Recently we conducted a webinar on innovation to share the results of our research on what distinguishes leaders who are perceived to lead innovative teams from those who are not seen as leaders of innovative teams. Here are the key highlights of the insights we’ve gleaned. (For a detailed article on the full research results, visit here.)

What we found in the research is contrary to what many people think, and opens the aperture on how you – and many others striving to make an impact – can lead your teams to innovate successfully.

Our research on leading innovation was based on looking at over 700 executives from a wide variety of industries who completed the Bates Executive Presence Index (ExPI™). We looked at leaders who were identified as leading innovative teams and compared their scores on the ExPI™ to leaders who were identified as unsuccessful at leading innovative teams and found numerous differences that were statistically significant.

Setting the Stage: The Common Wisdom

We started the webinar conversation with a question we typically ask the teams we work with on trying to advance their ability to innovate.  

Which set of these leadership behaviors below (A or B) distinguished innovative from non-innovative leaders?

Group A

  • Calm, thoughtful style helps make sensitive issues discussable.
  • Self-assured enough to invite and consider dissenting views.
  • Knows the industry, latest trends, and where things are going.

Group B

  • Does not shy away from making his/her opinions, views, and reactions known.
  • Speaks his/her mind and can be firm without seeming harsh or shutting down discussion.
  • Challenges other points of view for a purpose and expects a reasonable response.

Before reading further to find out the correct answer, think about it and pick A or B.

Well, according to our research, the correct answer is B. But, over 67% of the webinar audience got it wrong. They picked A.

What could explain this?  In our view, most people still believe that innovation is led by the people with the most industry knowledge – the smartest person in the room. But this item had one of the lowest correlations with those executives who successfully lead innovation. So our research has led us to conclude that while many people think leading innovation is about knowing the most, it is actually about leading in a way that brings out the innovation in others.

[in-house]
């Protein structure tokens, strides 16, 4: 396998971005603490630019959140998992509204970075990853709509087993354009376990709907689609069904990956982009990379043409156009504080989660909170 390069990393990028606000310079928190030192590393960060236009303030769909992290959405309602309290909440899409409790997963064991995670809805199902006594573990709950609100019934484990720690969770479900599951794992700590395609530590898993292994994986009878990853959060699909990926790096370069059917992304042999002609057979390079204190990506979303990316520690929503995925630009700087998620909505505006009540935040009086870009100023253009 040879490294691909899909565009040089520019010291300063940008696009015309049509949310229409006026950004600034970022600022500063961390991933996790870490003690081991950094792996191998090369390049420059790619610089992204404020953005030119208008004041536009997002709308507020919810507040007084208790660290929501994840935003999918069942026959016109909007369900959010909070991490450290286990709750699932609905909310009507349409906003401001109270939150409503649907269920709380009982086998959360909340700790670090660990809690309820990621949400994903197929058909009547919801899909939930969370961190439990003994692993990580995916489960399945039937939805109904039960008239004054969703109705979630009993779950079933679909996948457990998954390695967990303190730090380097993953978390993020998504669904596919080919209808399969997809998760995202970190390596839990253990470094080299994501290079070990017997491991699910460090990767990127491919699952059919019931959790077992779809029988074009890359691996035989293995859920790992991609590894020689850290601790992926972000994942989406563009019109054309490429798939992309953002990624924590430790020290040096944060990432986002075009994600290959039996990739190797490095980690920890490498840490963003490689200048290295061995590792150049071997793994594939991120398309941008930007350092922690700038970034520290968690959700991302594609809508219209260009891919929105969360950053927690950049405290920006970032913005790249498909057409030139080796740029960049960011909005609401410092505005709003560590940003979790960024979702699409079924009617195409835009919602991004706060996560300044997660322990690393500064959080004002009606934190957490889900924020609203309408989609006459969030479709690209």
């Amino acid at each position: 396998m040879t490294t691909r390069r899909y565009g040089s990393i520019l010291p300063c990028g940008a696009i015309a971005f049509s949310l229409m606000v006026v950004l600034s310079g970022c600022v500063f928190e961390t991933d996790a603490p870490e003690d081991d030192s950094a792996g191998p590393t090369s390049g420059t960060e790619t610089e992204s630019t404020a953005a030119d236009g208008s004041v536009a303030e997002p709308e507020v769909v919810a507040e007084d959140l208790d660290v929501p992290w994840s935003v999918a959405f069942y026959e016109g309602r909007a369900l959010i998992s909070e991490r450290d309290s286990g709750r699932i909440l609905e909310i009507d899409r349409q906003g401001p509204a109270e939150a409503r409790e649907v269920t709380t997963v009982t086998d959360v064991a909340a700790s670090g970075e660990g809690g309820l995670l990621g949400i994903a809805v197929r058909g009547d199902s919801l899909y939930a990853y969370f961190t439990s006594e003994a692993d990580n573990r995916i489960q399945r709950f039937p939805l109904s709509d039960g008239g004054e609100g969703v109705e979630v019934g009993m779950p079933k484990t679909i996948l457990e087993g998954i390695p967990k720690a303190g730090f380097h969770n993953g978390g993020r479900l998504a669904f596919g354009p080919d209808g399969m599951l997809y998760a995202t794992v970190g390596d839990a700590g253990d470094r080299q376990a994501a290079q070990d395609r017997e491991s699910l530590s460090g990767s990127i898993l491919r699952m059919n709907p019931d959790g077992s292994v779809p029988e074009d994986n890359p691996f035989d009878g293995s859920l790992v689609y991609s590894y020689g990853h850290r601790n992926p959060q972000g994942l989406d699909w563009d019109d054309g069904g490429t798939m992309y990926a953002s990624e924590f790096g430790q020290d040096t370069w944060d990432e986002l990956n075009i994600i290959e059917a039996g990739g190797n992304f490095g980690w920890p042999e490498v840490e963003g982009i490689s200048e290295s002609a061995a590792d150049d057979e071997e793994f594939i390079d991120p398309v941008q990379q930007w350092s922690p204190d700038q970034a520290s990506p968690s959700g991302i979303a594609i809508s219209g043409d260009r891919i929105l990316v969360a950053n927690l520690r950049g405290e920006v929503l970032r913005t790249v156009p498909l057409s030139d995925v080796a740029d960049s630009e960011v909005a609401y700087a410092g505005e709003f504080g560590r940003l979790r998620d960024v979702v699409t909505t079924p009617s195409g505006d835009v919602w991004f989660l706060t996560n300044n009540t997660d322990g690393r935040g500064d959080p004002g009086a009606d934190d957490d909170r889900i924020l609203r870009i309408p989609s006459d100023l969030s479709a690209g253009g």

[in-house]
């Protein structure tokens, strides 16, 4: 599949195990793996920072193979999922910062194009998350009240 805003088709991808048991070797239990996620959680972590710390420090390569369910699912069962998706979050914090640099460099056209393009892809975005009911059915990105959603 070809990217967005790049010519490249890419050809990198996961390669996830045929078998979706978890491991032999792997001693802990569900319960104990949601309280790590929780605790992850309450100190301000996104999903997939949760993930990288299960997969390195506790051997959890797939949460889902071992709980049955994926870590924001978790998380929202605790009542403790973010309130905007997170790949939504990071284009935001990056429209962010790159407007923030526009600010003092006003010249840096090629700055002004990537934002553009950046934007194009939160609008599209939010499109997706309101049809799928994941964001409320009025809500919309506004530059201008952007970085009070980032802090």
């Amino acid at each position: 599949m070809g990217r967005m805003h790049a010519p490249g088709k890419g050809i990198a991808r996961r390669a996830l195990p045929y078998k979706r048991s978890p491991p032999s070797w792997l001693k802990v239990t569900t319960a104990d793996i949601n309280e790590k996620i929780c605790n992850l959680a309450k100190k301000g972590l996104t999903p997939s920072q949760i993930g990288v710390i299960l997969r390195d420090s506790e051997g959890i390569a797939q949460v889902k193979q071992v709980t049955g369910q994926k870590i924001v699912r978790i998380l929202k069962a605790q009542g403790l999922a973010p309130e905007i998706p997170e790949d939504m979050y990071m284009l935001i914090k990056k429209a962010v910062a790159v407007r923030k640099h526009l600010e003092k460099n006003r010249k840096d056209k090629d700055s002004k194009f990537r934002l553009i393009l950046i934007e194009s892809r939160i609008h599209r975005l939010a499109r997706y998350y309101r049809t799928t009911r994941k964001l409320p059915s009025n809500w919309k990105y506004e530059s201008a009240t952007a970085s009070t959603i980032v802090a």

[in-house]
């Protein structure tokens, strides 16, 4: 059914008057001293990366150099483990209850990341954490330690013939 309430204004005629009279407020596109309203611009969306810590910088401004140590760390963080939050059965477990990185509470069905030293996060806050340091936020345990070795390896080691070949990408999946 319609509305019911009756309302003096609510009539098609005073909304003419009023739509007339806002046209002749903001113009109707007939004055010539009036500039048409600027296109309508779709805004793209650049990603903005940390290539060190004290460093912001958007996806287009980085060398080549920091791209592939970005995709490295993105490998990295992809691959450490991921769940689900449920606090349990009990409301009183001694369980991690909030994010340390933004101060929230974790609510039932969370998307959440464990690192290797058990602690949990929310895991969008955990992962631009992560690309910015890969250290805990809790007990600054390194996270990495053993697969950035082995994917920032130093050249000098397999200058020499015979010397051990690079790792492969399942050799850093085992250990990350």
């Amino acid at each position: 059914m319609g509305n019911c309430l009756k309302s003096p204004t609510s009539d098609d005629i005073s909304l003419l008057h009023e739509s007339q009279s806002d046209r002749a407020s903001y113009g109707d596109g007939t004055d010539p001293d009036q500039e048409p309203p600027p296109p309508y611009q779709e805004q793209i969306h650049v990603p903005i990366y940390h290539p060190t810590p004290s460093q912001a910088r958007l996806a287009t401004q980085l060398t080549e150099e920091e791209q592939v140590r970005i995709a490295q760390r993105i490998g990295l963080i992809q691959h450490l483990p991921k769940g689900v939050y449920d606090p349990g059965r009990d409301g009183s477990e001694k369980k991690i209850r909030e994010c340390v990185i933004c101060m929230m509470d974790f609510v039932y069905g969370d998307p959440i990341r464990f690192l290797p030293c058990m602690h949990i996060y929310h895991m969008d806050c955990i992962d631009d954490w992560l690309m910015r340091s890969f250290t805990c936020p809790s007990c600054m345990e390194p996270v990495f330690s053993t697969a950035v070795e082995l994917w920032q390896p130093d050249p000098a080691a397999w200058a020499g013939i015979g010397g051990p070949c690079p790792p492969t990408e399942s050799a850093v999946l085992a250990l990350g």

Innovation Leadership Lessons

Here are four key lessons to take away about what differentiates innovative leaders:

Lesson #1: Being the smartest person in the room about the business is not a factor in being seen as innovative. The successful leaders facilitate a discovery process. They do not tell people what to do or think.

Lesson #2: Innovative leaders create safe environments that facilitate healthy, constructive debate to help teams work through differences. They don’t just facilitate a discussion of sensitive issues, they make sure there was a resolution of this tension in a way that leads to action – to the implementation of an innovative idea.

Lesson #3: Innovative leaders align people around meaningful goals and an exciting vision. They help people find ownership in the vision and motivate people to find ways to achieve even challenging goals.

Lesson #4: On average, women exhibit more of the behaviors we found to be significantly correlated with leaders who lead innovative teams, including aspects of humility, resonance and inclusiveness.

The bottom line is that leaders who drive innovation make intentional decisions that create an environment where it is safe to take risks.

Three Steps to Leading Innovative Teams

We led the group in a discussion about translating these findings into leading innovative teams in their organizations, and shared these three steps to focus your efforts:

  1. Align the team around a common cause and set of values
  2. Create a safe environment that supports taking reasonable risk
  3. Facilitate and champion healthy debate

To listen to the entire webinar recording, How to Lead Innovation When You Don’t Have Any Ideas, and learn more about the conversation click here.

You can also download our whitepaper "Championing Innovation" here.




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